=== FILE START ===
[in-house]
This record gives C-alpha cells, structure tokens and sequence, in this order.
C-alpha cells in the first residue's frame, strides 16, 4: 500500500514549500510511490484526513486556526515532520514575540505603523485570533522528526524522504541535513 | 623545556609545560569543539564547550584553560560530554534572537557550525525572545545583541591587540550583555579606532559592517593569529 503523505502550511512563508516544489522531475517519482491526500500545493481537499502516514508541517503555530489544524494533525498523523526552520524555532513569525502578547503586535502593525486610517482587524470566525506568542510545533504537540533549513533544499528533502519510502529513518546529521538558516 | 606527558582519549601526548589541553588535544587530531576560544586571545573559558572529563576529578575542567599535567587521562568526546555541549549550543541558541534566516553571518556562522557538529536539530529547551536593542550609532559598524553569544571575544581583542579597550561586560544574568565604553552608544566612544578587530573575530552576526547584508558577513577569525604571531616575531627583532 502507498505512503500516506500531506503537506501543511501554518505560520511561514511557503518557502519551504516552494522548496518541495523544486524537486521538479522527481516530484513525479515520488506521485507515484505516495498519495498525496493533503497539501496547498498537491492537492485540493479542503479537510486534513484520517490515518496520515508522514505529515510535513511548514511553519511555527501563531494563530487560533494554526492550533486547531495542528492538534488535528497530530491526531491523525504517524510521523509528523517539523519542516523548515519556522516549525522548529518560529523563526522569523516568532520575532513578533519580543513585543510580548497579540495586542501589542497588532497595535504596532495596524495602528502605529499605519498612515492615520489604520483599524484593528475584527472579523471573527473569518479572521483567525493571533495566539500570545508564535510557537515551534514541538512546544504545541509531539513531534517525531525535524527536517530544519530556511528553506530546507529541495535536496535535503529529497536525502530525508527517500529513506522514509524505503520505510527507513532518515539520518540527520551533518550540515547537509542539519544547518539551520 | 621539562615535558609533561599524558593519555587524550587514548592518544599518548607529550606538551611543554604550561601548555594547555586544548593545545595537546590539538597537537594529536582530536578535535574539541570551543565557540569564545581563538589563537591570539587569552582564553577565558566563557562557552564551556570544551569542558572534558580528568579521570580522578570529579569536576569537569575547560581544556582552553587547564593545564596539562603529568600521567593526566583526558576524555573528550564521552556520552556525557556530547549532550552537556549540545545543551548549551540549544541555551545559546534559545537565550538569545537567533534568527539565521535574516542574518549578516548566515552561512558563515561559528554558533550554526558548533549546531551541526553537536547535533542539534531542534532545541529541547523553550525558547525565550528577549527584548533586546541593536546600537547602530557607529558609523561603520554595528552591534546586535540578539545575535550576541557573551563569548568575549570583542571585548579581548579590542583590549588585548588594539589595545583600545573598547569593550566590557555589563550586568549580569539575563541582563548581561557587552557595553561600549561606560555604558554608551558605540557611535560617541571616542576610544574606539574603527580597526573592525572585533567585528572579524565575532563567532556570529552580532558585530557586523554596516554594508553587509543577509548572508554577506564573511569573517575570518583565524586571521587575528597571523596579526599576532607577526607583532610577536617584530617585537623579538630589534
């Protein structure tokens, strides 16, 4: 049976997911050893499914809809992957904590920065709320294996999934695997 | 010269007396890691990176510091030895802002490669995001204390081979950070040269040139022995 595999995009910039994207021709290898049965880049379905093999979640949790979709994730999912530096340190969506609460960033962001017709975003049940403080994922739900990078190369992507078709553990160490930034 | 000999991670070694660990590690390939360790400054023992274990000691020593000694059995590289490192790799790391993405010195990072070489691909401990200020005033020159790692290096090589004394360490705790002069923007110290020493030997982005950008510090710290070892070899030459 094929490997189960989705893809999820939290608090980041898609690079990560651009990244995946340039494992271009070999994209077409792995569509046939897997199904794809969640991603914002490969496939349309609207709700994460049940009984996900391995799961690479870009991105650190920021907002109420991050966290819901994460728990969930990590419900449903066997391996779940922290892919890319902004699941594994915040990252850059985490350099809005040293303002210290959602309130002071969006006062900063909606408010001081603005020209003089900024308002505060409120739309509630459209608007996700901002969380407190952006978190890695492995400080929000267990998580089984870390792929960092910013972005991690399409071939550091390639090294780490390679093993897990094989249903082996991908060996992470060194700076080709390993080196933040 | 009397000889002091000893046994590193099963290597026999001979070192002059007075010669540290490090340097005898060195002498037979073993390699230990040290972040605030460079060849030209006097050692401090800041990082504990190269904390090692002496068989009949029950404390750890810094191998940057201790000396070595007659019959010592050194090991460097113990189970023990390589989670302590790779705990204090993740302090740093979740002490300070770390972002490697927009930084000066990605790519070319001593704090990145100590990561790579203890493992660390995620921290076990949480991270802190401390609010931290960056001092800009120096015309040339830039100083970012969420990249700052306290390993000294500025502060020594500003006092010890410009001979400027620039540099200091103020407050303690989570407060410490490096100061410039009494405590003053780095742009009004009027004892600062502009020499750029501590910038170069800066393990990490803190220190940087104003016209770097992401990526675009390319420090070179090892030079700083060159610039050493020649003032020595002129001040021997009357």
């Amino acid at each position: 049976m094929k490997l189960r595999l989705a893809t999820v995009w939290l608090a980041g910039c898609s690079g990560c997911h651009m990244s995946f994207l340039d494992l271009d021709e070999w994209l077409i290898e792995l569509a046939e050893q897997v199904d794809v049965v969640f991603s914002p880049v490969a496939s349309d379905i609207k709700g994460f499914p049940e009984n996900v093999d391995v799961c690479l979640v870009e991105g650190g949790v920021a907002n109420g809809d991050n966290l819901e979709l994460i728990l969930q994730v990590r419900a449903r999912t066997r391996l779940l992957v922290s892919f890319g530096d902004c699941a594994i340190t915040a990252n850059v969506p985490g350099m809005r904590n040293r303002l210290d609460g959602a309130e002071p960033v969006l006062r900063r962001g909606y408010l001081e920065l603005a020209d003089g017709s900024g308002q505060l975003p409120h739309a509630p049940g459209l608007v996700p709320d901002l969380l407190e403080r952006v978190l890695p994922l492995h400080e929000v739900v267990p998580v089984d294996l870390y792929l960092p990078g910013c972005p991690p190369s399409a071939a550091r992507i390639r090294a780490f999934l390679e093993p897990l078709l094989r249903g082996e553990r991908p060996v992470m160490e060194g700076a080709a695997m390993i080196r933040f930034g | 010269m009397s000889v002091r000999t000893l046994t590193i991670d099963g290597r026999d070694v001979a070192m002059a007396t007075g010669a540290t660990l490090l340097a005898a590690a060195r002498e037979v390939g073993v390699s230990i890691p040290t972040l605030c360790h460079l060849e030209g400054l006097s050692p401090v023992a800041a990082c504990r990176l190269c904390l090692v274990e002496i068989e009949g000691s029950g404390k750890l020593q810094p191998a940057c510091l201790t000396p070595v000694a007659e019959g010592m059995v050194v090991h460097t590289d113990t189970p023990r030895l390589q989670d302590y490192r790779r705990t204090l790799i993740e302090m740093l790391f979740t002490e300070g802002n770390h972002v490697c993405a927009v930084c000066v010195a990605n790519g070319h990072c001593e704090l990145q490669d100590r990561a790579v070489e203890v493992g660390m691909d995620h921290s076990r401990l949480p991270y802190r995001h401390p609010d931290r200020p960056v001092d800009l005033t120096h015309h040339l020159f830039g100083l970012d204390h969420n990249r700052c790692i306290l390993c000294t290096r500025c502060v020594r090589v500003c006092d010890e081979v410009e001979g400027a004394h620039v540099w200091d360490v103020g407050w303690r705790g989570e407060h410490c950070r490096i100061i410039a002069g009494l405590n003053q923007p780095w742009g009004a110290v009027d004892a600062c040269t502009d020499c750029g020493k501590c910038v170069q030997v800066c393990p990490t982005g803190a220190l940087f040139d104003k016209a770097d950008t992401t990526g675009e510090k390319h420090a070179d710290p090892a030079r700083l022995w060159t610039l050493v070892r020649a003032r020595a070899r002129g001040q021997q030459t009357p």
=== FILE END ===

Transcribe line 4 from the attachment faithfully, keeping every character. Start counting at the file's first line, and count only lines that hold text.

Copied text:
């Protein structure tokens, strides 16, 4: 049976997911050893499914809809992957904590920065709320294996999934695997 | 010269007396890691990176510091030895802002490669995001204390081979950070040269040139022995 595999995009910039994207021709290898049965880049379905093999979640949790979709994730999912530096340190969506609460960033962001017709975003049940403080994922739900990078190369992507078709553990160490930034 | 000999991670070694660990590690390939360790400054023992274990000691020593000694059995590289490192790799790391993405010195990072070489691909401990200020005033020159790692290096090589004394360490705790002069923007110290020493030997982005950008510090710290070892070899030459 094929490997189960989705893809999820939290608090980041898609690079990560651009990244995946340039494992271009070999994209077409792995569509046939897997199904794809969640991603914002490969496939349309609207709700994460049940009984996900391995799961690479870009991105650190920021907002109420991050966290819901994460728990969930990590419900449903066997391996779940922290892919890319902004699941594994915040990252850059985490350099809005040293303002210290959602309130002071969006006062900063909606408010001081603005020209003089900024308002505060409120739309509630459209608007996700901002969380407190952006978190890695492995400080929000267990998580089984870390792929960092910013972005991690399409071939550091390639090294780490390679093993897990094989249903082996991908060996992470060194700076080709390993080196933040 | 009397000889002091000893046994590193099963290597026999001979070192002059007075010669540290490090340097005898060195002498037979073993390699230990040290972040605030460079060849030209006097050692401090800041990082504990190269904390090692002496068989009949029950404390750890810094191998940057201790000396070595007659019959010592050194090991460097113990189970023990390589989670302590790779705990204090993740302090740093979740002490300070770390972002490697927009930084000066990605790519070319001593704090990145100590990561790579203890493992660390995620921290076990949480991270802190401390609010931290960056001092800009120096015309040339830039100083970012969420990249700052306290390993000294500025502060020594500003006092010890410009001979400027620039540099200091103020407050303690989570407060410490490096100061410039009494405590003053780095742009009004009027004892600062502009020499750029501590910038170069800066393990990490803190220190940087104003016209770097992401990526675009390319420090070179090892030079700083060159610039050493020649003032020595002129001040021997009357």